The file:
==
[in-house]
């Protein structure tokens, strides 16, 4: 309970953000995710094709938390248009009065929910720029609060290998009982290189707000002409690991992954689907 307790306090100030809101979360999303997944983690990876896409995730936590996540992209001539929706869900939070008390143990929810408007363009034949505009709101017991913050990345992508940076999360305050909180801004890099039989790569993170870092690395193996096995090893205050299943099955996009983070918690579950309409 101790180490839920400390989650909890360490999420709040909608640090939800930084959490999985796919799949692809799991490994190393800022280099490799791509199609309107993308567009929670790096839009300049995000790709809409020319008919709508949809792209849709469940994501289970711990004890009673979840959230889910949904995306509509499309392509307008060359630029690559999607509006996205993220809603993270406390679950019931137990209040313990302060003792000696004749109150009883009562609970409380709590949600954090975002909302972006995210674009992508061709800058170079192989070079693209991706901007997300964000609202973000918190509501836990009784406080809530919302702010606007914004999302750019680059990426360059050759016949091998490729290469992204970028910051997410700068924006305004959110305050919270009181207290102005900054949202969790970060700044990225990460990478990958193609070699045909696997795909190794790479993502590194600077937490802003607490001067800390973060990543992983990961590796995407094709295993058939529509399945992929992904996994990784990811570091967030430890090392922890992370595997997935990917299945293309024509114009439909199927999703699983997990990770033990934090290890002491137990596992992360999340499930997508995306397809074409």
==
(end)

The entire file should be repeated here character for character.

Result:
[in-house]
């Protein structure tokens, strides 16, 4: 309970953000995710094709938390248009009065929910720029609060290998009982290189707000002409690991992954689907 307790306090100030809101979360999303997944983690990876896409995730936590996540992209001539929706869900939070008390143990929810408007363009034949505009709101017991913050990345992508940076999360305050909180801004890099039989790569993170870092690395193996096995090893205050299943099955996009983070918690579950309409 101790180490839920400390989650909890360490999420709040909608640090939800930084959490999985796919799949692809799991490994190393800022280099490799791509199609309107993308567009929670790096839009300049995000790709809409020319008919709508949809792209849709469940994501289970711990004890009673979840959230889910949904995306509509499309392509307008060359630029690559999607509006996205993220809603993270406390679950019931137990209040313990302060003792000696004749109150009883009562609970409380709590949600954090975002909302972006995210674009992508061709800058170079192989070079693209991706901007997300964000609202973000918190509501836990009784406080809530919302702010606007914004999302750019680059990426360059050759016949091998490729290469992204970028910051997410700068924006305004959110305050919270009181207290102005900054949202969790970060700044990225990460990478990958193609070699045909696997795909190794790479993502590194600077937490802003607490001067800390973060990543992983990961590796995407094709295993058939529509399945992929992904996994990784990811570091967030430890090392922890992370595997997935990917299945293309024509114009439909199927999703699983997990990770033990934090290890002491137990596992992360999340499930997508995306397809074409």